The workshop is designed for participants who are present in person; a purely online workshop may be feasible if the participants can master the recording function on their smartphones and are used to working independently. Sound editing with Audacity does not function on a collaborative basis. A shared cloud should be used to collect and present sound sketches.

Educational objectives and practical options

The workshop uses creative media practice to complement learning about migration and refugees, especially in schools. Participants also strengthen their social skills, such as group communication and deriving reflections from an artistic exploration of the subject.

Detailed description of the workshop/module 

A refugee’s journey usually takes in a number of different places. Before they “arrive”, people must spend time in places that make no reference to traditional thought patterns or to history. Between the place from which they are escaping and the place where they will arrive, people are accompanied by placelessness. Railways stations, ships, airports and motorways are examples for places of transit or non-places. A non-place is a construct coined by the French anthropologist Marc Augé. It designates an absence of place, making it harder for people to build references around it. Although the concept is now widely known, questions can be asked about the way non-places are perceived, such as: Can a non-place generate a sense of home? Does a non-place always result in loneliness? Do non-places have their own identity or do they depend on the subjective perceptions of individuals? These questions acknowledge new references and permit people to fill places that have no history of their own with personal meanings.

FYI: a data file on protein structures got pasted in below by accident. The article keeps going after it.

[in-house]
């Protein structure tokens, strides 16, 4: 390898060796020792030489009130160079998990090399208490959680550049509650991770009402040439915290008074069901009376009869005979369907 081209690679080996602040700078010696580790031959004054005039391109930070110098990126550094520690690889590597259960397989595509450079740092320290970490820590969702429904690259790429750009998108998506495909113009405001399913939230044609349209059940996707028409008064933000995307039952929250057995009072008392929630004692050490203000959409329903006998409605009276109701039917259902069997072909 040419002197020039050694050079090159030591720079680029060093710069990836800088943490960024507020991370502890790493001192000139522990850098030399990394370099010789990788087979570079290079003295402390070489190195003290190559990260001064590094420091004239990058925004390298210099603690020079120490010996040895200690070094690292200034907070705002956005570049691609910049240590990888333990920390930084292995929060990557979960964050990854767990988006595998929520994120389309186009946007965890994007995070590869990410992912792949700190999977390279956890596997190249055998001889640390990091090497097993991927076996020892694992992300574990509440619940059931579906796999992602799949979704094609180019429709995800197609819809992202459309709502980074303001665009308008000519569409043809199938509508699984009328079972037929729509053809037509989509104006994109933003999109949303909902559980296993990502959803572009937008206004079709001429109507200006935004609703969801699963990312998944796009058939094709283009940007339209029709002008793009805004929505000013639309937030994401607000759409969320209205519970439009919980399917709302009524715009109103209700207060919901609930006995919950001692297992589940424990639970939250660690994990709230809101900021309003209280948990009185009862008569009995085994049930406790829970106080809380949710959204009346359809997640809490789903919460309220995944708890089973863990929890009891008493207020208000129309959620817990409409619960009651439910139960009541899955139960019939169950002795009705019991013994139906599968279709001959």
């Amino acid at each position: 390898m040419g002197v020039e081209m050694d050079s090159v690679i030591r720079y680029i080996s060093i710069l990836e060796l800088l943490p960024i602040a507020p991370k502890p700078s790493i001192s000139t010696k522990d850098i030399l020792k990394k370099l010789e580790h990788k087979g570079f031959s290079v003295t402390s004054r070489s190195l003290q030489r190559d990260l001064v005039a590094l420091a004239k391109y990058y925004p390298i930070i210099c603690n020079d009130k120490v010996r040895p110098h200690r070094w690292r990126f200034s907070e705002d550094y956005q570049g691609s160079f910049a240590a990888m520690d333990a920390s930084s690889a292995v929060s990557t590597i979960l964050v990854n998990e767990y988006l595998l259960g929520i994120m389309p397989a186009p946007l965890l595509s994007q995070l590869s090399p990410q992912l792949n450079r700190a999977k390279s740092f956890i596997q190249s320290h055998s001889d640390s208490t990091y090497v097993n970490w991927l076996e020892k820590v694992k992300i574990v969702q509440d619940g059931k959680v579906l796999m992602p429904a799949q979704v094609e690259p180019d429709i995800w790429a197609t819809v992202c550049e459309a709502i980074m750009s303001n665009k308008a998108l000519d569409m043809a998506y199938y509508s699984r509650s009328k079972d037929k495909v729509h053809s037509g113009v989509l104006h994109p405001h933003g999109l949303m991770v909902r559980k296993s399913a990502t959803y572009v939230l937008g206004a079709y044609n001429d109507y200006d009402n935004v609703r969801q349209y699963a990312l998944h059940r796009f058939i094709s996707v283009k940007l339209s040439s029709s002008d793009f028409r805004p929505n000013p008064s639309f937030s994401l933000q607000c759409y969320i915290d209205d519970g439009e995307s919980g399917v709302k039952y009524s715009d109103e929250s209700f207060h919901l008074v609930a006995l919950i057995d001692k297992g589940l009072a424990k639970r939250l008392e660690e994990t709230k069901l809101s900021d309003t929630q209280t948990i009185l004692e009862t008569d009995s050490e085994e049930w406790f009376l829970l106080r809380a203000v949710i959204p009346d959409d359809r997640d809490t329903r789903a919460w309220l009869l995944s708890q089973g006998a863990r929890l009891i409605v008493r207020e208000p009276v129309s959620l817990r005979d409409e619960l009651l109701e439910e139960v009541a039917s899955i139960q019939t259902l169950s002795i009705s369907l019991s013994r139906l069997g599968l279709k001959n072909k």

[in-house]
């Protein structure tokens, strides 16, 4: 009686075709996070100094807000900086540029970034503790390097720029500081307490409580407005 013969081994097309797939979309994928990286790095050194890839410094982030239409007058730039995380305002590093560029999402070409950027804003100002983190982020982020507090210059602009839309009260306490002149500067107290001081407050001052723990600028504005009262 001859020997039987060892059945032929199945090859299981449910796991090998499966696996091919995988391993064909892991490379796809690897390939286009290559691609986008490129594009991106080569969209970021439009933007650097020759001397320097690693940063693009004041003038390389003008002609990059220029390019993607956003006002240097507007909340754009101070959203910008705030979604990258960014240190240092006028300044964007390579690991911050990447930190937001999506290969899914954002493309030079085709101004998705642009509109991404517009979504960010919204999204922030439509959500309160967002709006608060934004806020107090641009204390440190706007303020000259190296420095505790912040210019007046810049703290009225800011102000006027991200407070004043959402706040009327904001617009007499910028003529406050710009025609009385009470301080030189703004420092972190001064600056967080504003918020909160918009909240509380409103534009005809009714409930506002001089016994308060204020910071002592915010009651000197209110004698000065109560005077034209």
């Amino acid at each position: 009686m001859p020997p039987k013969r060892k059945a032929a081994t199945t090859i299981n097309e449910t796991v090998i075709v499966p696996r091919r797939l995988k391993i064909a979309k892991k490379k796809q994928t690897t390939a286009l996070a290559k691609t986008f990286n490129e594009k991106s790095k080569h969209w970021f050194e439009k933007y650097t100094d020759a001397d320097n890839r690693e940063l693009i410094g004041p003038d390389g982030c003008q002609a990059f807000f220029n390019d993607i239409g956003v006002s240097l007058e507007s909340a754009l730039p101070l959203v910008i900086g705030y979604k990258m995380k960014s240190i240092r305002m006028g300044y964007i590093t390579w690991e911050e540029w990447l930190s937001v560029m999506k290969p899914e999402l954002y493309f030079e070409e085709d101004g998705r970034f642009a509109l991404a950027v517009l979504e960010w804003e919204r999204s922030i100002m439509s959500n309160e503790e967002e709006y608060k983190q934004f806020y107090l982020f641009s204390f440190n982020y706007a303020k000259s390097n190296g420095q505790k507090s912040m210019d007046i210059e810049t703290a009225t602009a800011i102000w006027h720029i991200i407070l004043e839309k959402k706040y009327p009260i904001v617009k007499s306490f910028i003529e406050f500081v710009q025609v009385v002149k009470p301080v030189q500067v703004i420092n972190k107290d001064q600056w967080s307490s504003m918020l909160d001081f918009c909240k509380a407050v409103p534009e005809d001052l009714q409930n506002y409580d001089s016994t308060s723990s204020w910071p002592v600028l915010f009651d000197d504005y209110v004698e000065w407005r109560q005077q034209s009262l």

In the course of the workshop, with reference to the Archive of Refuge, attention is focused on the following questions: What non-places do refugees encounter during their flight? How do they experience being placeless? And how do these non-places affect people’s lives?

Rough structure 

1  Introduction to the workshop (What are the aims? Why are we doing it? Why is your contribution to or exploration of the theme important?)

2  Introduction to the Archive of Refuge and non-places

3  Introduction to sound (2-3 listening exercises)

4  Forming groups, watching video sequences together, group discussions (working on sound sketches)

5  After brief instructions about using the portable recording devices and about recording techniques, the participants groups make their first recordings.

6  Listening to recordings together

7  Brief introduction to Audacity (splitting sound tracks, sound editing, exporting sound collages)

8  Production of sound collages in Audacity

9  Export of finished sound collages as wav or mp3

10 Uploading sound collages onto Soundcloud

Detailed schedule – Day 1

Part 1: Archive of Refuge

Presentation and exploration of the Archive of Refuge (15 min)

Task 1 (45 min): What do you think when you hear the following terms/questions?

What parts of the story really caught your attention and why?

How are decisions made about what goes into history books?

What do you associate with the term “migration”?

What do you associate with the term “refugee”?

Share thoughts about places of transit and non-places

Task 2 (50 min): Choose a video and take 20 minutes to look at it. Answer the following questions:

Who is the person being interviewed?

Was there anything in their story that particularly interested you? If so, what?

Part 2: (120 min) Working with sound / recording

Joint listening exercises (see Listening exercises)

Formation of groups (recommended: max. three people per group)

Production of sound sketches in groups (see Sound sketches)

Instruction in the use of recording devices

Recording of sounds

Day 2

Part 3: Working with sound / Audacity (180 min)

Introduction to Audacity (see Introduction to Audacity)

Production of sound collages on Audacity (see Design options)